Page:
It has been days since I have had time and wakefulness enough to record any of my doings! There is no margin for slacking on the frontier, and Bois-de-Bas is most definitely on the frontier: a beautiful place, indeed, a place of woods and grottos and small valleys and small fields carved out of the woodlands, but also a place of hard work and few comforts.
What comfort there is to be had, Marc and Elise have given me: a cot to sleep on, hot food, and the opportunity to be of use around the farm. Marc and Elise have no farmstead of their own as yet, and live with Marc's uncle, Herbert Frontenac; and so perforce, am I. Since my arrival I have been learning to feed the goats and milk the cow and other necessary chores; and I have been helping to cut down trees (so as to expand the fields) and split firewood. I think perhaps my hands will never be the same, for it is work unlike any I have ever done. I fear I learn slowly.
Onc' Herbert has a doubtful look in his eye as he watches me—a doubtful and somewhat amused look, I think—but I hope I have given him no reason to doubt my willingness. And so, I have dropped onto my cot at the end of each day, worn, weary, and wiped out—as Jack used to say of his military service.
Today, however, is a day of rest for Bois-de-Bas, with only the most necessary of chores, and I rejoice for it means I have time this afternoon to sit and ponder a little.
The day began—after chores—with divine services in the little church, the most sturdily built structure in the village. It is framed of bronzewood timbers, and has a steeply pitched roof to shed the snow. The outside is plain, but the inside features all manner of carvings.
It was a service of the Old Religion, of course, the villagers all being Provençese in origin. I followed along as best I could, the proceedings being rather different than divine services back in Yorke—and those not well known to me at that, for my father paid as little heed to such things as he could well manage in his position. We were wealthy enough to have a private chapel and so avoid the need to be seen at public worship each week; and if the chapel remained dusted and empty for most of the year, who was there to speak of it but us?
After the service, which was quiet and simple, there being no priest resident in Bois-de-Bas, there was a meal held in common, and eaten at trestle-tables set up on the green outside the church. I gather it is the social highlight of the week, at least during the warmer months. I was introduced as "Cousin Armand" and did my best to appear not too obviously Cumbrian. Oncle Herbert knows where I am from, but sees no need to spread it too widely.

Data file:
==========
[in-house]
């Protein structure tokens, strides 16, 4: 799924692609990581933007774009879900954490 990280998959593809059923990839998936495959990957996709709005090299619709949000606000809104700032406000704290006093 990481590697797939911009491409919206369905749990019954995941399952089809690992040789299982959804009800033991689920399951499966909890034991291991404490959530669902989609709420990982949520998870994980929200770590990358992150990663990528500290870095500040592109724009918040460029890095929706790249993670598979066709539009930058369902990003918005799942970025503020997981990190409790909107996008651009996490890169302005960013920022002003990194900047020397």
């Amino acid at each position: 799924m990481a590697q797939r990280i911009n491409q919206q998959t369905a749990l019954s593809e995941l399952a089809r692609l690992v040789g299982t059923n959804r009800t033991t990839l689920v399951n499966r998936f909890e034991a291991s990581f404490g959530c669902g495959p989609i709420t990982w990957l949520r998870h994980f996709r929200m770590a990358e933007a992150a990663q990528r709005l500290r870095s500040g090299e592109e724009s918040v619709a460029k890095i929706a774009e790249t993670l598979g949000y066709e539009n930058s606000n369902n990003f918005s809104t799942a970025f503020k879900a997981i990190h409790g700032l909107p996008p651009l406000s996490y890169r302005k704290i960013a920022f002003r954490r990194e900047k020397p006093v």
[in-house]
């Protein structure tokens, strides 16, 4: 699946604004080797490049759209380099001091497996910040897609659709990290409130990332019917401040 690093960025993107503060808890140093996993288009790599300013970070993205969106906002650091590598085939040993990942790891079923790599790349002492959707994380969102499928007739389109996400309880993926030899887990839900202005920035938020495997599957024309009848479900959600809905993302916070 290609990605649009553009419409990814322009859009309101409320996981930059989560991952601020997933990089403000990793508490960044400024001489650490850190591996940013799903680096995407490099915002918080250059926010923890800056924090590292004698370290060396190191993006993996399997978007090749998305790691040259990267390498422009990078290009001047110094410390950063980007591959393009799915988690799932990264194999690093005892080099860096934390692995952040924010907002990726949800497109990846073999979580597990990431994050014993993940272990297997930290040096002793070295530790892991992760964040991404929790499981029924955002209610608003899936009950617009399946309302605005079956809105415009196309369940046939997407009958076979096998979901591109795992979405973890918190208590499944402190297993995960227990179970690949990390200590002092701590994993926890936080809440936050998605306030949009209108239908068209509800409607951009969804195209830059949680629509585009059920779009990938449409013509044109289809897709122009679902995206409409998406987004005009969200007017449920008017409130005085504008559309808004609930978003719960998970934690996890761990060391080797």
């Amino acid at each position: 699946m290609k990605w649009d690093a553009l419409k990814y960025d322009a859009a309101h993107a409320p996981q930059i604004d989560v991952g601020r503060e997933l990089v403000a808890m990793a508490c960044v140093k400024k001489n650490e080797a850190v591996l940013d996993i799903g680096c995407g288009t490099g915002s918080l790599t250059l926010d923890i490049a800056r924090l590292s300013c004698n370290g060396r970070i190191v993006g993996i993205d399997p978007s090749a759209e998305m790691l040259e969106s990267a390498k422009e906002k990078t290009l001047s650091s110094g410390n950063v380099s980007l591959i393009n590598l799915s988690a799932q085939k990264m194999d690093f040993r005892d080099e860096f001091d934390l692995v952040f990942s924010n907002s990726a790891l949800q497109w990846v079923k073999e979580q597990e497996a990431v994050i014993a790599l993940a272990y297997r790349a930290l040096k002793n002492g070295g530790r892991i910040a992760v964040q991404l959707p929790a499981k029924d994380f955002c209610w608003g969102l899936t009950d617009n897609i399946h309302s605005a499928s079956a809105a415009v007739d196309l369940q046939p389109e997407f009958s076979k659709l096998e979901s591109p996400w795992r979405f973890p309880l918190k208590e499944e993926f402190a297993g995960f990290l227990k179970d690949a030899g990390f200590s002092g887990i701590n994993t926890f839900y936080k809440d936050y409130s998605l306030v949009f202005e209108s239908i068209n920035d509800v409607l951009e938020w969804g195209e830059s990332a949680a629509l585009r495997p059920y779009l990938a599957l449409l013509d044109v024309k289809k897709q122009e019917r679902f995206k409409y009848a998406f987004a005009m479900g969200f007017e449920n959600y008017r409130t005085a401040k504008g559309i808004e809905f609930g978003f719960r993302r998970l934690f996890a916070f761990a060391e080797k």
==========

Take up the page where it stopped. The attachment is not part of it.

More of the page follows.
After the meal, which lasted much longer than I would have guessed, we split into two groups, of men and women, and trooped off to the hot springs! And that is an experience I shall delight in repeating. It was a continuation of the social time, of course, and opportunity for the men and women to each go off by themselves—for no one can afford special clothing for bathing, not in Bois-de-Bas! And so we sat in the hot steaming water on benches made of chêne-pierre for the purpose and talked of this and that. Oh the relaxation! I was asked a great many questions, which I endeavored to answer (or not to answer) as honestly as I could; for someday these people will know all about me, and I would not want it said that I was a liar when I first came among them.
After the springs, and (in some cases) a great deal too much of the local wine—for one large fellow named Jean-Paul nearly slipped under the water and drowned. He was rescued with a great deal of merriment and ribaldry and left on the side of the pool like a grounded snark, this being evidently a commonplace event—after the springs, I say, we got dressed and returned to our homes, warm and refreshed.
There is a floating island not far from Bois-de-Bas, some miles away to the north and not too high; it appears to be well wooded, and also watered for there is a water fall that spills in a vast cloud of mist into a lake in the valley below. One might perhaps live there well enough if one could get there. I noticed it when I first arrived, and now I cannot get sky-boats out of my mind. I have my grimoire to hand; I think I shall settle down with it and see what I have learned that might be to the purpose. There will be something; my father assured me, once I had copied his grimoire, that I had the foundations for everything I would ever practically need, given time and thought. At the very least, it shall give me something to ponder as I feed the goats in the morning.